• We live about 20 yards from the postbox, so after we’ve watched something, I stick the disc in the pre-paid envelope and mail it off before we go to bed.

  • We enjoy watching the extra features and commentaries on DVDs – something you often don’t get with other forms of delivery.

  • If we can’t watch a DVD immediately, we can click a button and have a DRM-free copy of it in about 30 mins, complete with special features and commentaries. But that probably wouldn’t be legal, so of course we wouldn’t know how to do that.

  • We can often choose between BluRay and DVD (depending whether we want a modest gain in resolution in exchange for a big delay in startup time).

  • We don’t have to finish watching things within a given timeframe.

  • We currently have the subscription which give you up to two disks at home at any one time, so with that, and the disks we own, and the stuff that EyeTV has recorded for us, we are never short of choice.

  • On average, we probably watch two or three movies a week, meaning that each one costs us about 89p.

In fact, I think we may start moving to some combination of the pre-planned postal and the on-demand streamed systems, and Blinkbox looks like an attractive service, if the quality’s good – on some of the above, purchasing from Blinkbox costs about the same as renting from iTunes.

But we’ve also seen a lot of very good stuff for 89p that we couldn’t have seen anywhere else. And quite often, it’s in 1080p resolution. On other services, the resolution would be lower and 1080p would be the price…

Pram fans

I had to take a picture of these steps in Chicago’s Union Station recently.


If you’ve seen The Untouchables, you’ll know why. The ‘pram scene’ is a brilliant piece of cinema; you can see it here, though this clip is missing the long build-up which is part of what makes the original so effective.

Of course, it is itself an homage to the scene in Battleship Potemkin at the Odessa steps, but I didn’t know until today that it too had inspired a later cinematic tribute.

An amusing use for multi-channel sound?

If you watch old Blackadder, Fawlty Towers or Seinfeld episodes today, one thing that’s likely to stand out is the canned laughter. The fashion a couple of decades ago was to make this much more apparent than they do now. I say ‘canned’ laughter, but sometimes it was actually a live studio audience, but the volume levels are higher than today, and so it can be quite intrusive, or at least make things seem rather dated.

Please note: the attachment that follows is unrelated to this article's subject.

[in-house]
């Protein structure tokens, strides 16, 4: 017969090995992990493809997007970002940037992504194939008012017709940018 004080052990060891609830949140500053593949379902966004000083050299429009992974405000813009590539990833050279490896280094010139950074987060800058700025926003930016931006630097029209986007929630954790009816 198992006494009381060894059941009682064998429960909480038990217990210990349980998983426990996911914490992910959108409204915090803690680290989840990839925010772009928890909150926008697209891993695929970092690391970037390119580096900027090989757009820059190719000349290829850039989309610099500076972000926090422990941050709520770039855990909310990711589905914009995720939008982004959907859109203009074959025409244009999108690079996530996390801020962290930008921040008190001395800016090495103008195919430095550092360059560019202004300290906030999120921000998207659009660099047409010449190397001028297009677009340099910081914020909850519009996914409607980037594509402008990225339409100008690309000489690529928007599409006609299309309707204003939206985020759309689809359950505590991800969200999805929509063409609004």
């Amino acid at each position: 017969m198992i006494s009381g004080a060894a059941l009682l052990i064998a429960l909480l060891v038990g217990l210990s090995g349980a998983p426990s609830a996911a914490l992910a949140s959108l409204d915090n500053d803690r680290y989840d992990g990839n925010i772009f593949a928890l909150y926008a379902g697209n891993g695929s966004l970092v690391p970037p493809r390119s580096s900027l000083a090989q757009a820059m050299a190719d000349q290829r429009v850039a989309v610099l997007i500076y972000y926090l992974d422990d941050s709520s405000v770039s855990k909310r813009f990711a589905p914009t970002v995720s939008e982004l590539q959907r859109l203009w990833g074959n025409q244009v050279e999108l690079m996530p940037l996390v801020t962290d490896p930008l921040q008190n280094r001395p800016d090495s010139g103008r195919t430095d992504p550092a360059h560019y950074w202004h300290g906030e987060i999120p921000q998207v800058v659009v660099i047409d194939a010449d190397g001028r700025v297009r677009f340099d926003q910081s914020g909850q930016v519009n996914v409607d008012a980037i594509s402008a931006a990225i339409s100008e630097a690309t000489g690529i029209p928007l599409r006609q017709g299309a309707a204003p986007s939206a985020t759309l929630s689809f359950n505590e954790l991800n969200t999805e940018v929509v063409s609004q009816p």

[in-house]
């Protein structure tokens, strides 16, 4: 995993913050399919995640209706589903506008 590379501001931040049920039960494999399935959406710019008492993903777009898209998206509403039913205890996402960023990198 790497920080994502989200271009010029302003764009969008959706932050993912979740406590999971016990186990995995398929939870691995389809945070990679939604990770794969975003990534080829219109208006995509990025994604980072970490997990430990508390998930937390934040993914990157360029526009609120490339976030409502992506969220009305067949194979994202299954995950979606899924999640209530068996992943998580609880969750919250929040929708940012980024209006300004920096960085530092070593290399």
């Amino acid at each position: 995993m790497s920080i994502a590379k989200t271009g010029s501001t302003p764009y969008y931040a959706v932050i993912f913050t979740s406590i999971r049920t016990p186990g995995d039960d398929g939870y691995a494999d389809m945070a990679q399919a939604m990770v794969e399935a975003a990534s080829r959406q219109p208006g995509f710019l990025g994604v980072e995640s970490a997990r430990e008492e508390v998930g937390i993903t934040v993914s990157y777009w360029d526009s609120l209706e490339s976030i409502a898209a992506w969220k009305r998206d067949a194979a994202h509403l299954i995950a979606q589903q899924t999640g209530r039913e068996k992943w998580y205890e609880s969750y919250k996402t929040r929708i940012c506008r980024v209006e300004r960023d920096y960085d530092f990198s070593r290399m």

So, in these days of multi-channel sound, or alternative audio streams on DVDs, wouldn’t it be a good idea to allow viewers to choose their own levels for the laugh track? You could opt for the original 1980s experience, or a more subtle mix tuned to today’s tastes.

Now, what I don’t know, because I haven’t watched much recent comedy, is whether the nature of the recorded hilarity has changed, or just the volume — i.e. whether you’d need a complete new track, or just a volume control. But you could also choose where the laughter appeared in the surround space – are you watching the show from a distance, or are you surrounded by a laughing audience? And are you sitting in the front or back row?

All of these things should be easily tuneable now…

Though this does bring to mind the words of the marvellous Flanders and Swann, in the introduction to ‘A Song of Reproduction’:

People make an awful lot of fuss, anyway, about the quality of the sound they listen to. Have you noticed; they spend all that time trying to get the exact effect of an orchestra actually playing in their sitting room. Personally, I can’t think of anything I should hate more than an orchestra actually playing in my sitting room. They seem to like it…

That was 1959, by the way…

© Copyright Quentin Stafford-Fraser